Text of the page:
This article was originally published on September 11, 2022.
The halls are mostly quiet, save for the occasional soft knock on a door before a doctor or nurse enters the room to check on a patient. In a few recessed pockets along the hallways, computers monitor the vitals of each private battle being waged against cancer.
Some doors are adorned with colorful signs; a green apple means a patient with low blood sugar while a yellow and black placard featuring a shooting star signifies the person is at risk for falling down. On the counter of the reception area is a small white swan fashioned out of paper. It was made by a patient.
Dr. John Glaspy has walked these hallways many times over the course of many years. The medical oncologist saw patients, met the families and friends providing support to the patients – mostly with leukemia – and he’s incredibly proud of the doctors and nurses who are bringing the fight to cancer with everything they’ve got every single day.
But when he would enter this particular quadrant of the Ronald Reagan UCLA Regional Medical Center, Glaspy always noticed the plaque on the side wall next to the reception window: In Memory of Ms. Dora Menchaca.
She had been a good friend and scientific collaborator of his for several years.
His mind would then go back to Sept. 11, 2001 – the day the United States was attacked by terrorists. The day the World Trade Center came down before his disbelieving eyes. The day dark smoke billowed above the Pentagon like from some surreal movie. Before the day was done, four passenger planes had all been felled and left thousands dead in New York, Washington DC and Shanksville, Pennsylvania and left a nation numb.
Glaspy knew Menchaca was in the nation’s capital briefing the U.S. Food and Drug Administration on some cancer research the day before the attacks. But didn’t know a fateful decision she had made to take an earlier flight on the morning of Sept. 11 would mean neither he nor her family would ever see her again.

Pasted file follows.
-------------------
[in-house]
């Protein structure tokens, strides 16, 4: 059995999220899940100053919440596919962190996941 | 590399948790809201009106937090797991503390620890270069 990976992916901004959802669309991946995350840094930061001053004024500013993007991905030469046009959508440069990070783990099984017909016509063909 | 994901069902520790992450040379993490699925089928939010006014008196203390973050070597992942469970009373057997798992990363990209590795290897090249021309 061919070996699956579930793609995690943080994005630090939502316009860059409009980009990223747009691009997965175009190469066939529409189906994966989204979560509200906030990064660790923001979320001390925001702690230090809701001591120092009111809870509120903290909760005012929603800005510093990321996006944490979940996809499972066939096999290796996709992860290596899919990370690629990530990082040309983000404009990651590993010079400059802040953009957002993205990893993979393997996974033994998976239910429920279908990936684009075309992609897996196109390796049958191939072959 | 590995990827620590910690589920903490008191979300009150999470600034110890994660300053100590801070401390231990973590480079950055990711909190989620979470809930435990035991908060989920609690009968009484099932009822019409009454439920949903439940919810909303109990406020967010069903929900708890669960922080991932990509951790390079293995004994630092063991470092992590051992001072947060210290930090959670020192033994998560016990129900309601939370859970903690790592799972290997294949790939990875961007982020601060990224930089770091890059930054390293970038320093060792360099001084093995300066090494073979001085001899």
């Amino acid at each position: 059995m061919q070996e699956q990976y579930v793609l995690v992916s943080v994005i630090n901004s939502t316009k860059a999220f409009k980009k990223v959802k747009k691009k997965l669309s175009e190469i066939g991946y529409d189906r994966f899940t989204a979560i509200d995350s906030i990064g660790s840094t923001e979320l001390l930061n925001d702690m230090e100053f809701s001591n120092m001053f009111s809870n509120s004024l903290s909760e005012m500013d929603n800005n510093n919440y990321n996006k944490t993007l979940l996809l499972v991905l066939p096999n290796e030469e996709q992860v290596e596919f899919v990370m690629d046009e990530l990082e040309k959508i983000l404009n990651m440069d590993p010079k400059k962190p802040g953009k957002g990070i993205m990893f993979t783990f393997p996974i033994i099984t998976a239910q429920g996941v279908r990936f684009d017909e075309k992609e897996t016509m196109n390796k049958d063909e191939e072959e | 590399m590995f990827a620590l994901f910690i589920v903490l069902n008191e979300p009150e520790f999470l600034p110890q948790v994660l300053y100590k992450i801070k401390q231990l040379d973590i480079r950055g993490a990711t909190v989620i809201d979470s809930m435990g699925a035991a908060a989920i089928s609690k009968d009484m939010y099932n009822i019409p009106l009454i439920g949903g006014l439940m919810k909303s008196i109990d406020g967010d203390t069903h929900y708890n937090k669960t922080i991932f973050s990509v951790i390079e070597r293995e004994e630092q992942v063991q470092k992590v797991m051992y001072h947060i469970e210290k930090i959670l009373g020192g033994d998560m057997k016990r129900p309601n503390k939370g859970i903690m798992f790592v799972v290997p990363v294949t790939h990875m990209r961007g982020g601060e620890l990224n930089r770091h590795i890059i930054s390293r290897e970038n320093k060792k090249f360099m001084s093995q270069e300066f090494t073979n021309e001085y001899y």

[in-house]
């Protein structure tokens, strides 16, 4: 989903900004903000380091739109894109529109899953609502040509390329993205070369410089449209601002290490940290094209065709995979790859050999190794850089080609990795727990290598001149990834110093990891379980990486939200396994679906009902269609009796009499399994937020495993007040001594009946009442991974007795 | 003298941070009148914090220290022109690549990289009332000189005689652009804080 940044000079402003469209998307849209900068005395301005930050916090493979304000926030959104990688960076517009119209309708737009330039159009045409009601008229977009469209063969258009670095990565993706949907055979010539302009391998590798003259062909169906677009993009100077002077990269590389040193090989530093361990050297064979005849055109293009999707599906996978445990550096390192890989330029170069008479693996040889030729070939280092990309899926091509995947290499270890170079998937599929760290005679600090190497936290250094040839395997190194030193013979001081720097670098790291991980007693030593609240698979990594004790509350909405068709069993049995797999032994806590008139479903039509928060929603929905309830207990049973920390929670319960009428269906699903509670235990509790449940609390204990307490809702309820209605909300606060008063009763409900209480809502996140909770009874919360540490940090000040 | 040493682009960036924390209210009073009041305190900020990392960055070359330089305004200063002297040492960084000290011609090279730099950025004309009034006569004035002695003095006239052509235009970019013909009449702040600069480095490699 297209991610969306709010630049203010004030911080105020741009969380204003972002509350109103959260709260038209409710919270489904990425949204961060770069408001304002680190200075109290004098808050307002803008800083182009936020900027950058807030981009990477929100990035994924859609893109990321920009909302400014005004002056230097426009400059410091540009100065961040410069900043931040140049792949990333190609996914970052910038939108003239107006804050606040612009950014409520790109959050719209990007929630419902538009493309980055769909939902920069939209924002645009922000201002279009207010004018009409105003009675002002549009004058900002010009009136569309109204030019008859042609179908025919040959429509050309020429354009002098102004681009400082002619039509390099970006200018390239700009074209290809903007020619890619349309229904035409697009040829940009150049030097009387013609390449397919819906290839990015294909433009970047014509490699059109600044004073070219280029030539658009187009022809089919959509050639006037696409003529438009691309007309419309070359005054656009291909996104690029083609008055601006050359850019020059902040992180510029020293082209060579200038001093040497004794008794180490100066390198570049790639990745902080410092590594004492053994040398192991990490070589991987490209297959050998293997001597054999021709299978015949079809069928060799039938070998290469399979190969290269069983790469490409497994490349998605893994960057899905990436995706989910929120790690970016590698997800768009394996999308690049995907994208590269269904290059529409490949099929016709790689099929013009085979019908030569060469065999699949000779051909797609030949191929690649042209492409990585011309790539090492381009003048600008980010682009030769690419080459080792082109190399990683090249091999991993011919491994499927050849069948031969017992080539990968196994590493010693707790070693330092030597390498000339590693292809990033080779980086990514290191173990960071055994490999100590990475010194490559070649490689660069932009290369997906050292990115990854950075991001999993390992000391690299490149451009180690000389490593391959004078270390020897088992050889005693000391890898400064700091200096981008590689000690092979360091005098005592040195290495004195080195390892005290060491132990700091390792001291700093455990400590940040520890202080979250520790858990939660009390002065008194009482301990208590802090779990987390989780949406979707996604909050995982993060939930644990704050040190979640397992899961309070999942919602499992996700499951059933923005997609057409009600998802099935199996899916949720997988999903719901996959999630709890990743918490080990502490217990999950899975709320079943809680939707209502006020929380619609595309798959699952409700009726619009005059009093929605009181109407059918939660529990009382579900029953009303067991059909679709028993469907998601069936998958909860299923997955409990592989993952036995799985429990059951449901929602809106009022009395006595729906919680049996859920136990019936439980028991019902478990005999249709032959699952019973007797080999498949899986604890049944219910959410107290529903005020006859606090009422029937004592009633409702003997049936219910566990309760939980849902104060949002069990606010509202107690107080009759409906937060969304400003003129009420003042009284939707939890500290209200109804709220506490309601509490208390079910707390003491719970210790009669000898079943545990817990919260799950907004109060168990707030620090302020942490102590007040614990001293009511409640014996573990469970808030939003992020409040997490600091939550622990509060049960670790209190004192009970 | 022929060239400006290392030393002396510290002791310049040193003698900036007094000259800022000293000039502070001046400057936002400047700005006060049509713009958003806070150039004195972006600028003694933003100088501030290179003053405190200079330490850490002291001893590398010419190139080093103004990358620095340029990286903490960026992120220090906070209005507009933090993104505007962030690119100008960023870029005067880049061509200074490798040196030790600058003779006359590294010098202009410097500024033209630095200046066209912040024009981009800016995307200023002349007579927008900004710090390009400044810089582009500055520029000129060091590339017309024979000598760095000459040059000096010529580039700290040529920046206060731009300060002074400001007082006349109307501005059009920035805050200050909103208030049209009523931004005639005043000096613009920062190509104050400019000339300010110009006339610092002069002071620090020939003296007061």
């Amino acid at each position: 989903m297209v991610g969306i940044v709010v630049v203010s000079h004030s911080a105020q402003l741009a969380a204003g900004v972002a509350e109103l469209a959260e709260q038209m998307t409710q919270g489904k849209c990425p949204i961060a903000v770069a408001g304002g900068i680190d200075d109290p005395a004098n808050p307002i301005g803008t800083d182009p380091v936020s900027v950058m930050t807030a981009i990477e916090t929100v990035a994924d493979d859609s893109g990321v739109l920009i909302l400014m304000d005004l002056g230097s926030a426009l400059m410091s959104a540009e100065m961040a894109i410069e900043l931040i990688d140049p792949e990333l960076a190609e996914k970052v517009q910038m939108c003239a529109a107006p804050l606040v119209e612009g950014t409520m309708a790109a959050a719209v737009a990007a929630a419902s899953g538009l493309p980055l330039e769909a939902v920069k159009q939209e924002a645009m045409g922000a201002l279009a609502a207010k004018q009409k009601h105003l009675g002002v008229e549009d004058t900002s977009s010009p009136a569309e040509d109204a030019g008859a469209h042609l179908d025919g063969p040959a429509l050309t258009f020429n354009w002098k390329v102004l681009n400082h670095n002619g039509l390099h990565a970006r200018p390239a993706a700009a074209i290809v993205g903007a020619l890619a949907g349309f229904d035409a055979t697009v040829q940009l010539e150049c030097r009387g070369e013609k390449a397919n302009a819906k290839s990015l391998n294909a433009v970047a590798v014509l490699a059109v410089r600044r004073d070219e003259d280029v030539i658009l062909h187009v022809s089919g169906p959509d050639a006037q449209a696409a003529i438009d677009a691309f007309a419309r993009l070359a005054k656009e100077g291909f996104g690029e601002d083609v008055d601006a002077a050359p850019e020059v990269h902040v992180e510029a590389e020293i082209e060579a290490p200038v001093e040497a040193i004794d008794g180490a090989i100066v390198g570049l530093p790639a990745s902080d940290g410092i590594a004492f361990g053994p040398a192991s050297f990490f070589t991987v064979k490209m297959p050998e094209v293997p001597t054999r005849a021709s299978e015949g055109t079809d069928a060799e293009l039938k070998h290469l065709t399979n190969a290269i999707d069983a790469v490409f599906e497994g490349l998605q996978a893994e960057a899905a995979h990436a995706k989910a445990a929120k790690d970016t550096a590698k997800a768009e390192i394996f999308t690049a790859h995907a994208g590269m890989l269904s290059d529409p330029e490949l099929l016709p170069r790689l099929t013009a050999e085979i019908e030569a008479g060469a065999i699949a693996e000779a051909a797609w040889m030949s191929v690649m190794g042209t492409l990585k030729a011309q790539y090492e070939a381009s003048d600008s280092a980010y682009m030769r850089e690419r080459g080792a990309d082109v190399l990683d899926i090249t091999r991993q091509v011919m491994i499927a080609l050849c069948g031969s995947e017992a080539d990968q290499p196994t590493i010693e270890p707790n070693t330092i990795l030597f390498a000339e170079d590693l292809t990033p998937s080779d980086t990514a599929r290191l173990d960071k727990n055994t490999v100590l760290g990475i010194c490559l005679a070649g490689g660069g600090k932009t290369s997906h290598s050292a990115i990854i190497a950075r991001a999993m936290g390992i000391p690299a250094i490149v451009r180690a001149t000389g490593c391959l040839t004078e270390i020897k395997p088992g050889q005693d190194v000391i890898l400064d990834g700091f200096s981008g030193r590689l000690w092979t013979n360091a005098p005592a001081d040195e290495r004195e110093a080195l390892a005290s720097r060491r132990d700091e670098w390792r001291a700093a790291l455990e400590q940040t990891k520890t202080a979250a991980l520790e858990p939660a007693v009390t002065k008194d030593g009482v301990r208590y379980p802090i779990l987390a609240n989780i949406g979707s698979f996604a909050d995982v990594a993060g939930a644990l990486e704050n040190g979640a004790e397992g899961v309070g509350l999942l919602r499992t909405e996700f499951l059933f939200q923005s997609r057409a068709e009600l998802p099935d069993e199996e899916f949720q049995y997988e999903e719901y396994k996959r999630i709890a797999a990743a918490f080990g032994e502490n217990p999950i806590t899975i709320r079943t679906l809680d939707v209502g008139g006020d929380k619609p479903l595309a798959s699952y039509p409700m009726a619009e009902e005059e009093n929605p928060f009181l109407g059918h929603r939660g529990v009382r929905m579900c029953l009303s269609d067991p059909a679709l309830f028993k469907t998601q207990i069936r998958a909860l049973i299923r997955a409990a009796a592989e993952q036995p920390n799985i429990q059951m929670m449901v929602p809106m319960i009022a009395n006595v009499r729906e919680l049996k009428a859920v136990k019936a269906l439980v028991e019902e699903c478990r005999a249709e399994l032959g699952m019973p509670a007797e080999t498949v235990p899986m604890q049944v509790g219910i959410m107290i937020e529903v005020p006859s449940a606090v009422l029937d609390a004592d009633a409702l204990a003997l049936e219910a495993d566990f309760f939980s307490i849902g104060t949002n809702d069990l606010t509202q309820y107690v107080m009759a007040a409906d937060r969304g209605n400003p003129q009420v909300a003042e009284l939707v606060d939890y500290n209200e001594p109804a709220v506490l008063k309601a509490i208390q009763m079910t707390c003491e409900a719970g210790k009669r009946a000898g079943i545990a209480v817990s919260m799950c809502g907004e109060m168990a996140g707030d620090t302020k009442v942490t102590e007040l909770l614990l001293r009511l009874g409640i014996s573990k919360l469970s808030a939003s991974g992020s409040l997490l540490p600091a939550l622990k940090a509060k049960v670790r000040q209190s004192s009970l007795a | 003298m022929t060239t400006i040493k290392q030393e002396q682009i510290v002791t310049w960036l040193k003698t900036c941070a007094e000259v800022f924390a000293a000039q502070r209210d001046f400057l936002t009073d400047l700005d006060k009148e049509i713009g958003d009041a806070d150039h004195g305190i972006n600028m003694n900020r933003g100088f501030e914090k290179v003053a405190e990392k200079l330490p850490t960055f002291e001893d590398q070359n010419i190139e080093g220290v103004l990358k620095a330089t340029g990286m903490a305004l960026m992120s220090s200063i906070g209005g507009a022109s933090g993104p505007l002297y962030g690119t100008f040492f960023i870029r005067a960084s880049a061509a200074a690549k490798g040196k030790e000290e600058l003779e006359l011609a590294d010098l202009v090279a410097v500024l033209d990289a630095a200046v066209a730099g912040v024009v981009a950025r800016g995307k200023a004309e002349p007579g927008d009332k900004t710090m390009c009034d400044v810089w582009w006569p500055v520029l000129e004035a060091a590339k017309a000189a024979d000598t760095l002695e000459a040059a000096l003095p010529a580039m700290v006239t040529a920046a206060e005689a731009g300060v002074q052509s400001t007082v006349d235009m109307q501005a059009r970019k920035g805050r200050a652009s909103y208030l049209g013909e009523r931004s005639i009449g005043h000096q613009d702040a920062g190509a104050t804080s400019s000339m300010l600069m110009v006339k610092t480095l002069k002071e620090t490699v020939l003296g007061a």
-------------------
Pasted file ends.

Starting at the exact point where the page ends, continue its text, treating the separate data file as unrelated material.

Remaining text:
Menchaca boarded on American Airlines Flight 77 – one of the four planes that was hijacked on 9/11 – because she wanted to get home sooner to be with her husband and two children in California.
Glaspy couldn’t reach her on his phone all morning as he watched the shocking images on television. He spoke with mutual friends, who didn’t know her fate either. Eventually, however, the call came. The news he didn’t want to hear was heard. Menchaca was gone.
“I cried,” he said.
Keeping Her Memory Alive
The details are fuzzy to Glaspy, but the memories of how he felt after she died remain crystal clear.
He wanted to be involved in keeping Menchaca’s memory alive after 9/11. Coincidently, he had been meeting with top leaders at Amgen before the attacks. He said the company had expressed interest to him about making donations that would have a real impact on the world.
Glaspy mentioned the Ronald Reagan UCLA Regional Medical Center was being built because the old hospital had some damage due to the 1994 Nothridge earthquake. Money was, he said, still in the process of being raised to construct the new facility in Westwood.
After 9/11, Glaspy met with executives at Amgen and the idea took hold immediately – donate some money toward construction of the new hospital.
“The whole country was smarting from Sept. 11 and having a chance to do something positive in conjunction with this tragedy was a way to defiantly refuse to let your knees bend and to force evil to give way to something good,” Glaspy said.